First of all, there is a story from an Alexa user’s grandson, and I’d love to call it ALEXA PROBLEM:

My grandmother is 94 and loves echo. She has such a nice voice and sometimes my mother worries that she is asking Alexa too many questions. She gets her morning news, has books read to her, looks up information my grandmother is interested in, and now they talk almost every night. And turns on and off her lights, along with waking her up in the morning.

In this description, there is almost no word about the action of grandmother, and the only one is “talk”. In the context, Alexa seemed like grandmother’s digital prosthetics.

There is a humanoid robot named Sophia just became a citizen.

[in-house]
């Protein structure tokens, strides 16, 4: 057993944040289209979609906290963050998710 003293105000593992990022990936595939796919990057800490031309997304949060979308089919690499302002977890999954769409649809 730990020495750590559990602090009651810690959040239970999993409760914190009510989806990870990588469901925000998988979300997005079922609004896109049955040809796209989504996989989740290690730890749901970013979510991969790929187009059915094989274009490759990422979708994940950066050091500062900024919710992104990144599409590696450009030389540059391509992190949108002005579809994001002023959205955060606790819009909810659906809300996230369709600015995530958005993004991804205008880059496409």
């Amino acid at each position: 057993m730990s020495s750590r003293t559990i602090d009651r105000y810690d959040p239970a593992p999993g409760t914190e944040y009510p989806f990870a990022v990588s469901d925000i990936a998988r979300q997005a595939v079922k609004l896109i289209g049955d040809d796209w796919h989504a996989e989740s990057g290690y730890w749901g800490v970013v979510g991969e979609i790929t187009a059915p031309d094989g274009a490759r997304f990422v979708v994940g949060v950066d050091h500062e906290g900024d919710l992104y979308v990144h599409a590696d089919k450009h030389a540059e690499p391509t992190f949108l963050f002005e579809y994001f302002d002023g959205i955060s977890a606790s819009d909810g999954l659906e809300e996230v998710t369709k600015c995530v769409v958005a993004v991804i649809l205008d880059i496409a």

Mark Goldfeder, an Atlanta-based rabbi and law professor, has reached a similar conclusion: If an entity acts human, he wrote recently, “I cannot start poking it to see if it bleeds. I have a responsibility to treat all that seem human as humans, and it is better to err on the side of caution from an ethical perspective.”

The obvious conclusion is that rights ought to be accorded not on the basis of biology but on something even more fundamental: personhood.

Ryan Calo, an expert in robotics and cyber law at the University of Washington in Seattle, says our laws are unlikely to bend that far. “Our legal system reflects our basic biology,” he says. If we one day invent some sort of artificial person, “it would break everything about the law, as we understand it today.”